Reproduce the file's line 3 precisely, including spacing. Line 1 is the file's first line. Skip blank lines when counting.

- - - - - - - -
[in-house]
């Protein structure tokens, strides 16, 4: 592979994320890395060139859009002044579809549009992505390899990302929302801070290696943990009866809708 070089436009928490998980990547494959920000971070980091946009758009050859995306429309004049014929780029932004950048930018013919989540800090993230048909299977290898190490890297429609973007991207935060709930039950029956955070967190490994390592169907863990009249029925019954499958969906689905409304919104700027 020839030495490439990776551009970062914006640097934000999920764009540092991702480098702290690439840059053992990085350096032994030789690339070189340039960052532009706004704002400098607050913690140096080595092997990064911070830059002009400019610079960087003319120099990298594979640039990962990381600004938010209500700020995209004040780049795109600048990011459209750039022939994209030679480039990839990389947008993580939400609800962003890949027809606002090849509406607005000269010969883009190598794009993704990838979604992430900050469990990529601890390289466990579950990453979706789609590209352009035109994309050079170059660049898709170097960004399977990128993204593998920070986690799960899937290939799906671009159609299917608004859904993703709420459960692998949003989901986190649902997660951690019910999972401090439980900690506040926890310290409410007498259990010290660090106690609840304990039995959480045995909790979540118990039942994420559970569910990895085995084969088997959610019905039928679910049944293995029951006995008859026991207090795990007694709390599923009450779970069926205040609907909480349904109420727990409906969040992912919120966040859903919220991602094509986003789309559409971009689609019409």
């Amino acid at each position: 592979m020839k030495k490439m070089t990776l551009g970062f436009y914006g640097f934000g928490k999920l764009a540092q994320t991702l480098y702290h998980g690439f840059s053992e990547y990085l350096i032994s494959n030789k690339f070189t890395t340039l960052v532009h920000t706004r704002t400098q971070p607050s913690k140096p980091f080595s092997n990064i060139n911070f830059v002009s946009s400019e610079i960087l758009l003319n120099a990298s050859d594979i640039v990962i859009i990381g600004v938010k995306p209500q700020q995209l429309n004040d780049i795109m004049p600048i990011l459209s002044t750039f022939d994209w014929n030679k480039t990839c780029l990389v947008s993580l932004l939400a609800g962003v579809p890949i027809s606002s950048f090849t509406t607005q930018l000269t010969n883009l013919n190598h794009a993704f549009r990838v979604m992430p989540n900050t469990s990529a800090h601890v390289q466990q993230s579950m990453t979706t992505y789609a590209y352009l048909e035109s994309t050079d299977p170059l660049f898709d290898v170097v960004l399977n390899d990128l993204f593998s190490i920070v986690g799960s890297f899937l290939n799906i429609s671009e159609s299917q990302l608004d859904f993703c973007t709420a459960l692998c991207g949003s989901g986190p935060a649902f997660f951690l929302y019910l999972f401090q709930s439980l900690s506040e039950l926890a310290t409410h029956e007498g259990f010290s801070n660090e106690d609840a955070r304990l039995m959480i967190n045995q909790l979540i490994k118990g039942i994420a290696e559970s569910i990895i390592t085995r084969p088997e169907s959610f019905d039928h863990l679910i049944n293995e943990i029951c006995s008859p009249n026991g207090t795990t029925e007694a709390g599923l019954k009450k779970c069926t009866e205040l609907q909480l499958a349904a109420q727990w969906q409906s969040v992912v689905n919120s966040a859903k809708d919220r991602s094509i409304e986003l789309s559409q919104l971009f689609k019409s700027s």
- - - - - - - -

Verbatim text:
């Amino acid at each position: 592979m020839k030495k490439m070089t990776l551009g970062f436009y914006g640097f934000g928490k999920l764009a540092q994320t991702l480098y702290h998980g690439f840059s053992e990547y990085l350096i032994s494959n030789k690339f070189t890395t340039l960052v532009h920000t706004r704002t400098q971070p607050s913690k140096p980091f080595s092997n990064i060139n911070f830059v002009s946009s400019e610079i960087l758009l003319n120099a990298s050859d594979i640039v990962i859009i990381g600004v938010k995306p209500q700020q995209l429309n004040d780049i795109m004049p600048i990011l459209s002044t750039f022939d994209w014929n030679k480039t990839c780029l990389v947008s993580l932004l939400a609800g962003v579809p890949i027809s606002s950048f090849t509406t607005q930018l000269t010969n883009l013919n190598h794009a993704f549009r990838v979604m992430p989540n900050t469990s990529a800090h601890v390289q466990q993230s579950m990453t979706t992505y789609a590209y352009l048909e035109s994309t050079d299977p170059l660049f898709d290898v170097v960004l399977n390899d990128l993204f593998s190490i920070v986690g799960s890297f899937l290939n799906i429609s671009e159609s299917q990302l608004d859904f993703c973007t709420a459960l692998c991207g949003s989901g986190p935060a649902f997660f951690l929302y019910l999972f401090q709930s439980l900690s506040e039950l926890a310290t409410h029956e007498g259990f010290s801070n660090e106690d609840a955070r304990l039995m959480i967190n045995q909790l979540i490994k118990g039942i994420a290696e559970s569910i990895i390592t085995r084969p088997e169907s959610f019905d039928h863990l679910i049944n293995e943990i029951c006995s008859p009249n026991g207090t795990t029925e007694a709390g599923l019954k009450k779970c069926t009866e205040l609907q909480l499958a349904a109420q727990w969906q409906s969040v992912v689905n919120s966040a859903k809708d919220r991602s094509i409304e986003l789309s559409q919104l971009f689609k019409s700027s």